I never truly identified as a SF reader until much later in life, though. The trouble was, I liked genre stuff, but I never went to bookstores and picked out my own books. I always had books given to me, mostly by my sister. At some point she started working at a B. Dalton bookstore, and so she continued to supply me with books. Because of her I read all the Piers Anthony Xanth books, Douglas Adams’s Hitchhiker’s Guide books, the Robert Aspirin Myth novels…. I read other stuff too, of course, but that’s the stuff that stands out in my memory.

It wasn’t until I was 18 or so that I seriously started reading SF, and discovered that that was the section in the bookstore where the stuff I really wanted to read was. Although I was a big fan of Star Trek and Star Wars, and lots of other media SF, for some reason I thought that print SF would be too hard for me to understand—I had the mistaken perception that it would be like reading a technical manual for technology that doesn’t exist (yet). So I kind of started off with Star Trek and Star Wars tie-ins, and after cutting my teeth on those, moved onto bigger and better things.

Around the same time, I’d been reading a lot of medical thrillers, for which my sister is also to blame—she’d given me a Robin Cook novel called Blindsight, and I became fascinated with that genre and read all I could. That led me to try Michael Crichton, and at the time I loved him, and he suddenly became my favorite author. I still remember several of his novels fondly, though I don’t know how well they’d hold up to my scrutiny now. (I’ve tried some of his newer novels and didn’t like them much at all.) But anyway, after I read through Crichton’s backlist my sister’s then-husband suggested I try some real SF, pointing out that if I could follow the science in Jurassic Park, I could follow anything in an SF novel, which was true enough. And Crichton is responsible for teaching me to read in marathon sessions and to read a paperback without creasing the spine. Well, not responsible exactly, but it was with his books that I learned to do those things. The first book I ever read in one marathon session was A Case of Need, a—you guessed it—medical thriller written by Crichton, originally under a pseudonym. (I would later make myself proud by once reading three books in one day, though I would point out that I didn’t get a lot else done, and one of the books was very short, 170 pages or so, with large type—the other two were legit, though, I’m sure.)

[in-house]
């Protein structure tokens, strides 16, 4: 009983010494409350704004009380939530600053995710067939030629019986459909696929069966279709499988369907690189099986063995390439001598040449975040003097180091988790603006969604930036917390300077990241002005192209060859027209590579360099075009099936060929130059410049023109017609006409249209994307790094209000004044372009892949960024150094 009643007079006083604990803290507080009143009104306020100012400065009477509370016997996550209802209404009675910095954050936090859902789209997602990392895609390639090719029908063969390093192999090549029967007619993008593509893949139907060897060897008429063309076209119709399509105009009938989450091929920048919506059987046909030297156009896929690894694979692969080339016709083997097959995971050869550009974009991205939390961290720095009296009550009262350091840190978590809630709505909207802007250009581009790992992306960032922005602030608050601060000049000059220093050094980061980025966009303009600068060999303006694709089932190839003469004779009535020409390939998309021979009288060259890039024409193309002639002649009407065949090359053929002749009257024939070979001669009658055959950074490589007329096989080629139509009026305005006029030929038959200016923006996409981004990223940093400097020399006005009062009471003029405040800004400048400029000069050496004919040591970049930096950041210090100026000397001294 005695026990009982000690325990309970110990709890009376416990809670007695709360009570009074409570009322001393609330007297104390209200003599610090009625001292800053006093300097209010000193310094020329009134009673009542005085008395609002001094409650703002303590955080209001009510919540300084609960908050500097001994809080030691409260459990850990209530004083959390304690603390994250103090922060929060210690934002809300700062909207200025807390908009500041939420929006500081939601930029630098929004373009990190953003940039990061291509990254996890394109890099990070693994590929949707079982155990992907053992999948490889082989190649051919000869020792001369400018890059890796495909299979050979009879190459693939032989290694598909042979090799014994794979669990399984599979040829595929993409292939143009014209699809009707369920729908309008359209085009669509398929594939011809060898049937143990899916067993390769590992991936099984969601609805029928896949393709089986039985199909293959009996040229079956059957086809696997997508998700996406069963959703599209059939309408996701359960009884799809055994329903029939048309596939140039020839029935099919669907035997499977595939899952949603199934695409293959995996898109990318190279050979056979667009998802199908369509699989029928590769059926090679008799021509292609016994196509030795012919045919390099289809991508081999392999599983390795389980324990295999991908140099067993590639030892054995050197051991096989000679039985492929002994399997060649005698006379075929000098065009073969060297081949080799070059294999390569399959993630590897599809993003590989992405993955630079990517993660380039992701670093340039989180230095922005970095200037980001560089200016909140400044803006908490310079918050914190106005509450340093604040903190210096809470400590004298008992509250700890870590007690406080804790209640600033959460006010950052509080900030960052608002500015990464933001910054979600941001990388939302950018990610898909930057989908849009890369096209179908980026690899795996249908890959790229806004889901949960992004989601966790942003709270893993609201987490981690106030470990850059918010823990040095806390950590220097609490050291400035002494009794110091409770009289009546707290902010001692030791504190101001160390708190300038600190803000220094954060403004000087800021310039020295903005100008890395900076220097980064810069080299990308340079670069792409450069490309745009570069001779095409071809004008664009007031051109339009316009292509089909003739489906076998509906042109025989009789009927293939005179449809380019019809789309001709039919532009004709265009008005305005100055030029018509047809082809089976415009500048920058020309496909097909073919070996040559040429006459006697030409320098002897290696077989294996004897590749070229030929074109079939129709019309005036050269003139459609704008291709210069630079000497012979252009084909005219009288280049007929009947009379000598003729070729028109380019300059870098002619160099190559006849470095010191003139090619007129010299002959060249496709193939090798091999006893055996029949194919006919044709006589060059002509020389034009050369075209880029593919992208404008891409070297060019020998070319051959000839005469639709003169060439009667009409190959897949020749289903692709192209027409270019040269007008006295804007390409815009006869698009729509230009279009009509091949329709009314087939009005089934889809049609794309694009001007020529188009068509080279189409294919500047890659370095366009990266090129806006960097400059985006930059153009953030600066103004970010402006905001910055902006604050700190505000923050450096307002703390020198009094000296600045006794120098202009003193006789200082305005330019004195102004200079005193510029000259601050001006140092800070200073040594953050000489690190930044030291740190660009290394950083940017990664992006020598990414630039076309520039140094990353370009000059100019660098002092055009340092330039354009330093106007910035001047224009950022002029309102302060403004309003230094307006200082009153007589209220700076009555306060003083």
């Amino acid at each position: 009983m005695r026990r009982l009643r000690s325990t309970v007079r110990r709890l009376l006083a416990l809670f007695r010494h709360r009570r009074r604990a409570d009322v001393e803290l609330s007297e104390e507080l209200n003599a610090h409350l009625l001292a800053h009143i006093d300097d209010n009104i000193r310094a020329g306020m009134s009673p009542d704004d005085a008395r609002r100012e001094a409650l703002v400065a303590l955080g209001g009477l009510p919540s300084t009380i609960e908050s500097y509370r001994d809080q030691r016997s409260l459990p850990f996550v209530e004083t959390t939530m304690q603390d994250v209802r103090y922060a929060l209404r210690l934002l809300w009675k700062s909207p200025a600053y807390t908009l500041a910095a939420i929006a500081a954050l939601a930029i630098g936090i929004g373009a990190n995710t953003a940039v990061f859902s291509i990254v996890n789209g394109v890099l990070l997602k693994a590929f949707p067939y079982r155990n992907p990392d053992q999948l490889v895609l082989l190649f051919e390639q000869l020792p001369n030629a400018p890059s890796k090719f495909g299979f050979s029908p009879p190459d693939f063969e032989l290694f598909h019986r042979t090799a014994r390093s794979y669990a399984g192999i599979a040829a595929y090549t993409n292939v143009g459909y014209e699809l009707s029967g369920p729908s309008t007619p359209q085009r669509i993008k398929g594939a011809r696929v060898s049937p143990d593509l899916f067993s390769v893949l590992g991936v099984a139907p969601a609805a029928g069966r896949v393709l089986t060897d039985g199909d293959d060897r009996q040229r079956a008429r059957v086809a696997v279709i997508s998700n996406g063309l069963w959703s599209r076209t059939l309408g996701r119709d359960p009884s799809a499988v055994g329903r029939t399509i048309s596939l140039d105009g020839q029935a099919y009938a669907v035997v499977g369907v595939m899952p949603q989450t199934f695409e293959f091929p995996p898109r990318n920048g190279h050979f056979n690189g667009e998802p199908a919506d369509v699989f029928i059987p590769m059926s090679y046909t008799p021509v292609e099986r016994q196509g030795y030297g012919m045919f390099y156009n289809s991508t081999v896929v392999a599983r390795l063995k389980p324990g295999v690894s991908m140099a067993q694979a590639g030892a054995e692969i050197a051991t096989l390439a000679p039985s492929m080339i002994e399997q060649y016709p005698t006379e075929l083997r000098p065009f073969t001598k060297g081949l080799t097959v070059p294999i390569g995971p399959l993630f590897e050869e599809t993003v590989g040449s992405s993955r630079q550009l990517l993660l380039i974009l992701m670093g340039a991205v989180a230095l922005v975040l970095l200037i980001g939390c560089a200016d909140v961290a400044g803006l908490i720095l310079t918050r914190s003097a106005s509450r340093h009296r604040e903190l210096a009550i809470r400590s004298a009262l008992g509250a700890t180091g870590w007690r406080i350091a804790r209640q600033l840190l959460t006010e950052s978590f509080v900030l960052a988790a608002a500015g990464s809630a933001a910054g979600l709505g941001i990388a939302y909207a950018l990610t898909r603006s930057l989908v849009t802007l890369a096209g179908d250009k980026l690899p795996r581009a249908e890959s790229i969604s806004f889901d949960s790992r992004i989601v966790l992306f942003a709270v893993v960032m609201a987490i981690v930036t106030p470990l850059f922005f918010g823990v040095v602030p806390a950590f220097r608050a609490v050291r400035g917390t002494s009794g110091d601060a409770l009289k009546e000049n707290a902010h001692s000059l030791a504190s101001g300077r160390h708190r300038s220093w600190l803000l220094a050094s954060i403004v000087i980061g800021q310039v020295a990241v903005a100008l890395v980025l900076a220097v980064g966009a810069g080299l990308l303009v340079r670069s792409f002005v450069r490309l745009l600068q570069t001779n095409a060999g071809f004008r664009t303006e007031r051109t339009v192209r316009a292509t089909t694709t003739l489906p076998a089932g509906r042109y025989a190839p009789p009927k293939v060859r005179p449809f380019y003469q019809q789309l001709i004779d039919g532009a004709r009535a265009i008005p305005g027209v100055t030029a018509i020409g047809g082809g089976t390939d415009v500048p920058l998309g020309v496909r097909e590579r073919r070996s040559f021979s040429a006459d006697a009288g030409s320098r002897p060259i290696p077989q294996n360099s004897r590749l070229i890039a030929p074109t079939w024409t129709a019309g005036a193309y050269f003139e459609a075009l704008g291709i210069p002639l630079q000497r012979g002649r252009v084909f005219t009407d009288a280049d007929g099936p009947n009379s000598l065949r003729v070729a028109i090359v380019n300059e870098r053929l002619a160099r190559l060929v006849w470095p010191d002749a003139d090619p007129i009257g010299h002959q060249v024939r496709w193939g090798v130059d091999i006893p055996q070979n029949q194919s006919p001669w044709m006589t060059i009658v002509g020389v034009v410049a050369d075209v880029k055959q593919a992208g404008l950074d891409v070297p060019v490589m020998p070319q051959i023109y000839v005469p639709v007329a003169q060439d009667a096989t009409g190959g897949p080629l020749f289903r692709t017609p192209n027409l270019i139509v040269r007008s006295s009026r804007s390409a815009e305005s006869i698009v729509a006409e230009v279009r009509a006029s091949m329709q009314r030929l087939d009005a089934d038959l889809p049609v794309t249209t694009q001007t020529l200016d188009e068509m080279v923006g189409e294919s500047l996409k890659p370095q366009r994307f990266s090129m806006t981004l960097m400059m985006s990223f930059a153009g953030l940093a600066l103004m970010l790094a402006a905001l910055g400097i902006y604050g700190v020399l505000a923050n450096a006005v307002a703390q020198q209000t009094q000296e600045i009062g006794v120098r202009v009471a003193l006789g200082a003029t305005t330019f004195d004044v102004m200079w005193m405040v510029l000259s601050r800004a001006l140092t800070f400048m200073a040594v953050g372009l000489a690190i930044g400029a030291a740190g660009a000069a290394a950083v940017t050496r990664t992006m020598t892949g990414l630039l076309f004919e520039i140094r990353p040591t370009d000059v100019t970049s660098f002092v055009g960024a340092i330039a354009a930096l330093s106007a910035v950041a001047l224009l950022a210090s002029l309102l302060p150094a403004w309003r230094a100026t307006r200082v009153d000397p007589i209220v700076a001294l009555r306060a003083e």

I’m pretty sure the first real SF novel I read in what I think of as my modern era of reading was Mars by Ben Bova, and the reason that was the first is an odd one, but makes sense in light of what I’ve just explained—I read that one because I was told that it was basically a medical mystery set on Mars (and it is). But while I enjoyed that aspect of it, it was the rest of it that blew the doors off my mind—that good ole sense of wonder.

After that, I binged on Bova, discovered Robert J. Sawyer (again, because of the medical thriller connection—his novel The Terminal Experiment has a medical thriller element to it), and started exploring a bit more. For most of this time during my modern era of reading, I was working at a Waldenbooks, so I was being exposed to hundreds of new books every day I went to work.

And it was because of my job there that I discovered what became my favorite novel, The Stars My Destination by Alfred Bester. It had just come back into print at some point during my tenure there, and though we didn’t receive any copies in our regular stock, several customers placed special orders (this was before Amazon was big), and I became curious about it after seeing it arrive. So I checked it out for myself, and was forever changed—it completely redefined for me what SF was capable of, and I became more than a little obsessed with trying to find other works that would do for me what that book did.

SM: Three thoughts. One, what a curious idea, that a much older novel would “…completely redefine… for me what SF was capable of…” than more recent novels. Two, it does bring up the issue of the weight of genre fiction. Much of current speculative fiction relies, to a greater or lesser degree, on the reader’s familiarity with previous genre works that I have heard (rightly or not) that budding genre readers sometimes feel as if they are in a strange land without a map. (Apropos, I think, as many novels provide maps to orient the reader to imagined worlds.) Three, what stories or writers have done for you what The Stars My Destination did?